Trends in Pediatric Palliative Care Research 2018; Issue #11

Commentary by Emily Johnston MD, MS

Feature Article: Widger, K., Wolfe, J., Friedrichsdorf, S., Pole, J. D., Brennenstuhl, S., Liben, S., Greenberg, M., Bouffet, E., Siden, H., Husain, A., Whitlock, J. A., Leyden, M., & Rapoport, A. (2018). National Impact of the EPEC-Pediatrics Enhanced Train-the-Trainer Model for Delivering Education on Pediatric Palliative Care. Journal of Palliative Medicine, 21(9), 1249–1256.

Other Articles Referenced: Richards, C. A., Starks, H., O’Connor, M. R., Bourget, E., Lindhorst, T., Hays, R., & Doorenbos, A. Z. (2018). When and Why Do Neonatal and Pediatric Critical Care Physicians Consult Palliative Care? Am J Hosp Palliat Care, 35(6), 840–846.

Feudnter, C, Womer J, Augustin R, Remke, S, Wolfe, J, Friebert S, Weissman D.  (2013).  Pediatric Palliative Care Programs in Children’s Hospitals: a Cross-Sectional National SurveyPediatrics, 132 (6), 1063-1070

View Issue #11 Citation List in the Library

PDF of Issue #11 of the Citation List


There is both a growing number of children with complex chronic conditions and a call for a palliative approach to children with life threatening illnesses, including children with complex chronic conditions. However, there is a shortage of specialty pediatric palliative care physicians. In 2012, only 69% of children’s hospitals had a pediatric palliative care program with tremendous variation in staffing and services offered. Therefore, strategic use of specialized pediatric palliative care resources is required as is better delineation of primary versus specialty palliative care and continued advocacy to increase the specialty pediatric palliative care workforce.

Widger’s article discusses one method to improve primary palliative care access to children with cancer: through the Education in Palliative and End-of-Life Care for Pediatrics (EPEC-Pediatrics) train the trainer model. They impressively trained 72 trainers that educated 3745 local pediatric oncology learners about pediatric palliative care principles in Canada. Almost all the learners (97%) reported an increase in pediatric palliative care knowledge and that the information would benefit their practice (96%). After the intervention, patients had earlier palliative care consults and earlier initiation of advanced care planning. However, there were no changes in patients’ quality of life or symptoms after the intervention.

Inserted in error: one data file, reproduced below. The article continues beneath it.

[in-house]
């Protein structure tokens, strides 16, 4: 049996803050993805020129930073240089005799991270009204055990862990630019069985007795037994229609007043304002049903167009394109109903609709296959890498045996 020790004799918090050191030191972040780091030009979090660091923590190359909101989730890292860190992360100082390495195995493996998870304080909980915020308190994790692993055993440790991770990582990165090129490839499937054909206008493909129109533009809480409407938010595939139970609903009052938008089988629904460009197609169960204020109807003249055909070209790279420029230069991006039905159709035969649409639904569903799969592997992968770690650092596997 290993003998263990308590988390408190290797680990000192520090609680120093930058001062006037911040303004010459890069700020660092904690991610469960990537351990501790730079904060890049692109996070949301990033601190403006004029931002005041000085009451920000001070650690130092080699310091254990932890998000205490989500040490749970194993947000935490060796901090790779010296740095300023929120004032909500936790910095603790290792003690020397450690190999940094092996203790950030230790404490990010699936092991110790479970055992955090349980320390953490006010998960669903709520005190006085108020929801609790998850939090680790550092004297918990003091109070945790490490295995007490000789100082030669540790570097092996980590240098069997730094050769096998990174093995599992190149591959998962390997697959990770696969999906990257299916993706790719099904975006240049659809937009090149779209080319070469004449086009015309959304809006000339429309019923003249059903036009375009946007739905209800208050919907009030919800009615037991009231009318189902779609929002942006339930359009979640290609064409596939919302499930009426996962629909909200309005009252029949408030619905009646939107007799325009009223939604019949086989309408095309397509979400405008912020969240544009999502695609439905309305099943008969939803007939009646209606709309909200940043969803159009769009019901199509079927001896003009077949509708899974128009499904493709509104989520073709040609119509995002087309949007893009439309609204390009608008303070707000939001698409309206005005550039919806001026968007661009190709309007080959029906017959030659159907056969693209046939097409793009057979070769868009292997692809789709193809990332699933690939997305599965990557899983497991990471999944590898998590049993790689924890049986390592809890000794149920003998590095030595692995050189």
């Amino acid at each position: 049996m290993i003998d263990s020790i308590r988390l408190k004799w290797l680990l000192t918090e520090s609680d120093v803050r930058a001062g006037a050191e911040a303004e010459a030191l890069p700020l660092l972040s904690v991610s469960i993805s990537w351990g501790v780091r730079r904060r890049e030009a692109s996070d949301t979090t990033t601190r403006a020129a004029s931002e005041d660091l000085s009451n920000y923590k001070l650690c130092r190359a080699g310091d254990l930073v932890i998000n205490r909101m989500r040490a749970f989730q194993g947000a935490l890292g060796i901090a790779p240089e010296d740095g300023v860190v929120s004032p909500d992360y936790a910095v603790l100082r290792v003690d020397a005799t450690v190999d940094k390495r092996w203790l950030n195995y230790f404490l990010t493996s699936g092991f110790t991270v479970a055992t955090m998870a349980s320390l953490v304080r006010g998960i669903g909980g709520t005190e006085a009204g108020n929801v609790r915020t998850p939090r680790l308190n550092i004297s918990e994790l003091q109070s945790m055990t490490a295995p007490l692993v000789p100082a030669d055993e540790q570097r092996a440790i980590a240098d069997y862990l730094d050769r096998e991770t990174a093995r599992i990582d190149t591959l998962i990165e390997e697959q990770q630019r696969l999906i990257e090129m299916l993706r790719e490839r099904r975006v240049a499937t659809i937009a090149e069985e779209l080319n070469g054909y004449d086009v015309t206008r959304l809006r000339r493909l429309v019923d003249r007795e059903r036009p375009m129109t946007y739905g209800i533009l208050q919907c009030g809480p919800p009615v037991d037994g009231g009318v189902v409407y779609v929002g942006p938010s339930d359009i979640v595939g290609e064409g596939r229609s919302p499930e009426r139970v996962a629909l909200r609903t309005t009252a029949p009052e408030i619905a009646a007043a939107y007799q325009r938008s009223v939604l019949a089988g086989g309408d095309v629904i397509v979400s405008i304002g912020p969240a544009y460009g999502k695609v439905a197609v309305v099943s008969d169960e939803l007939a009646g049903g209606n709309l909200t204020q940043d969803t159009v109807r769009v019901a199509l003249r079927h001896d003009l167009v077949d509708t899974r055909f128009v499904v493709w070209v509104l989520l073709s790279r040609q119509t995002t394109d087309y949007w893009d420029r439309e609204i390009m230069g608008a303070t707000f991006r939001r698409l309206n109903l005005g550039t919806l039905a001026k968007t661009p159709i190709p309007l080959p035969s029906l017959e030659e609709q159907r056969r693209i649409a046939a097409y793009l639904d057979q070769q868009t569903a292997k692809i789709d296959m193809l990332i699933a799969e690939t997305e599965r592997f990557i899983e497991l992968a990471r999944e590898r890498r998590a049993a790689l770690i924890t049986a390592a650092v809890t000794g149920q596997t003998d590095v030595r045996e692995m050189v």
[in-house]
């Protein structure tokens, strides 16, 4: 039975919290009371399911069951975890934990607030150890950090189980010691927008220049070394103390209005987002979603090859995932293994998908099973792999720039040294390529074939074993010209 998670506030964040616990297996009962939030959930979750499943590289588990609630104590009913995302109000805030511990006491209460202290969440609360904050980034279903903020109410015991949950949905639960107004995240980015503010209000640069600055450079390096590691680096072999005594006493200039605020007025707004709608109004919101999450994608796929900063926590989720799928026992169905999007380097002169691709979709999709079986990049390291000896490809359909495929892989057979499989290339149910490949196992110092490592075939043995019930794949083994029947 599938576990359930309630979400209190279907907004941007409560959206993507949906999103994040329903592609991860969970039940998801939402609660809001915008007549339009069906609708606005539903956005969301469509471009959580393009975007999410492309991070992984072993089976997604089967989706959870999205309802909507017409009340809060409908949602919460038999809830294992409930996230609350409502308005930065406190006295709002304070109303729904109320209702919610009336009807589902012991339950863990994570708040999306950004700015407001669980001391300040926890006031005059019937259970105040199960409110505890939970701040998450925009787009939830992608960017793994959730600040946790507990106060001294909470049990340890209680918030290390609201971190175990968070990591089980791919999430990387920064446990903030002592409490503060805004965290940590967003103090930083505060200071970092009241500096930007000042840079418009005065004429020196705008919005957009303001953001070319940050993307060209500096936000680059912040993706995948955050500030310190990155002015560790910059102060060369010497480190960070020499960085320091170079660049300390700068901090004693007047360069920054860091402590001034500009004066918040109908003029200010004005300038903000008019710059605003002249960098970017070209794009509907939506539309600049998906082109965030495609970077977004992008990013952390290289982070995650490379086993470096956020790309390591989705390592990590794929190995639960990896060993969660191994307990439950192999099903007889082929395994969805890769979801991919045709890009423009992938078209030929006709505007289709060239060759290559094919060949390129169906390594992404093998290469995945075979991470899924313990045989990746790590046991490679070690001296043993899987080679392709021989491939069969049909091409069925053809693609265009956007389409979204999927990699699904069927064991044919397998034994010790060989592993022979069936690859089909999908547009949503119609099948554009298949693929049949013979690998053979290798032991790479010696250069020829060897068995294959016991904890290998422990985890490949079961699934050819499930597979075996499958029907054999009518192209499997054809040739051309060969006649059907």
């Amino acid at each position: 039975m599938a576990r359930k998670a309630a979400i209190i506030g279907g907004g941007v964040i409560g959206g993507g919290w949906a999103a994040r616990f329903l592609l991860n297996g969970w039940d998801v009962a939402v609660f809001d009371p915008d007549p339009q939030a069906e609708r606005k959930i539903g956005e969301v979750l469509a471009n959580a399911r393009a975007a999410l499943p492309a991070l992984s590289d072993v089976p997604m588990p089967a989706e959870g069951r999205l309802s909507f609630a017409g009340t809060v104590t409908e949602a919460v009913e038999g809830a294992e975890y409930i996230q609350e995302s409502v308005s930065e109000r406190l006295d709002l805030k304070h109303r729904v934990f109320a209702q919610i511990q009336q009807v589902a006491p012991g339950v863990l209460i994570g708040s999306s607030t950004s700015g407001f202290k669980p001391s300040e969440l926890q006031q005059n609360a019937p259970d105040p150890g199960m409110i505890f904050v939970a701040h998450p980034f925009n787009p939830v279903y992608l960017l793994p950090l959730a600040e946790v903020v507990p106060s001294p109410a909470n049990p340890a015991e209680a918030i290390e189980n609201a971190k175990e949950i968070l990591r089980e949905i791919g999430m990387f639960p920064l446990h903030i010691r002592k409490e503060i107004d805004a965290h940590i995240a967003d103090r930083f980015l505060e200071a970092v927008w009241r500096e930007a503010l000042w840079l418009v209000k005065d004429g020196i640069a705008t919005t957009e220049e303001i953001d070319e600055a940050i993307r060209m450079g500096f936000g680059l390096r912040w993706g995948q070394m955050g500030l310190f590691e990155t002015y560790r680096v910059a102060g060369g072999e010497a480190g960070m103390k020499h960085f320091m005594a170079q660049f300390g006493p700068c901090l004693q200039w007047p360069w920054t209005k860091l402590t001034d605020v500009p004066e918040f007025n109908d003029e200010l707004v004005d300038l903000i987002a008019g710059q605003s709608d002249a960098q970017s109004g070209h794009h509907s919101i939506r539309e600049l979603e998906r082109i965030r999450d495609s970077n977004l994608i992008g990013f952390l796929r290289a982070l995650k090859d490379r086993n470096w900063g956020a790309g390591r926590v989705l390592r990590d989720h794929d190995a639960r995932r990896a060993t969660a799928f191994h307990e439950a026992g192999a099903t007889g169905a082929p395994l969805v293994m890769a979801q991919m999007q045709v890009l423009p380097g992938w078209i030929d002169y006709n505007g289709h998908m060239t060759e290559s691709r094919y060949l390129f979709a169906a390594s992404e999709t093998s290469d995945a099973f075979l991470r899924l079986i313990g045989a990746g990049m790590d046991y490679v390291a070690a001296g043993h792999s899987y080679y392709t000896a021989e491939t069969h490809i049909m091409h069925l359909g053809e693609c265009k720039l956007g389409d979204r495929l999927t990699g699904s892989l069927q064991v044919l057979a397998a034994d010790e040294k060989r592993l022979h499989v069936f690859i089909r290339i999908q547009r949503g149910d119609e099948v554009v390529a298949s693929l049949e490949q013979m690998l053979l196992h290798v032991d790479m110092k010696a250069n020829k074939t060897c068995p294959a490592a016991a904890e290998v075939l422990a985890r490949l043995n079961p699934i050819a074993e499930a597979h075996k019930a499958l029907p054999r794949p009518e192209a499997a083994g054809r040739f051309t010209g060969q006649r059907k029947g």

This EPEC train the trainer model significantly increased primary pediatric palliative care knowledge, potentially increasing the access to a palliative approach to care for children with cancer. However, it is ironic that improved primary palliative care training actually led to earlier specialty palliative care consults – potentially increasing the demand for the limited resource of specialty pediatric palliative care. This raises an important question: What are meaningful outcomes in pediatric palliative care studies – knowledge of providers, access to specialty pediatric palliative care, improved quality of life, improved bereaved family outcomes? Are an increase in provider knowledge and earlier advanced care planning and specialty palliative care consults sufficiently positive outcomes to justify expanding this model?

Delineating meaningful outcomes in pediatric palliative care studies is increasingly important as a growing number of pediatric specialist recognize the importance of specialty pediatric palliative care. Richards’ interviews with 22 pediatric intensivists highlights the reasons pediatric intensivists consult specialty pediatric palliative care. These include communication help, particularly when intensivists do not have the time for prolonged goals of care conversations given the high priority and demand of acute events in the intensive care unit. Therefore, Richards suggests a checklist to ensure that families are getting their palliative care needs met with a triggered consult when the primary team is unable to meet those needs. Ensuring that children admitted to intensive care units are getting their palliative care needs met is critically important. We need to consider what are the best models to guarantee such care. Would an EPEC-pediatrics train the trainer model for pediatric intensivists increase their primary palliative care skills and allow them to meet more of the palliative care needs of their patients? Is a triggered specialty pediatric palliative care consult the best method?

Clearly, further studies and conversations between specialists trying to meet the palliative care needs of their patients, families, pediatric palliative care specialists, and other stake-holders are needed. As interventions are designed and studied, careful attention needs to be played to the desired outcomes. In the ideal world perhaps specialty palliative care would be involved from the time of diagnosis for any child with a life-threatening condition, but we do not yet have the data to know if that is the best care model nor the specialty pediatric palliative care workforce to make that a reality. Meanwhile, we can continue to better understand when specialty palliative care is most appropriate and better ways integrate primary palliative care into practice, which both of these articles help us do.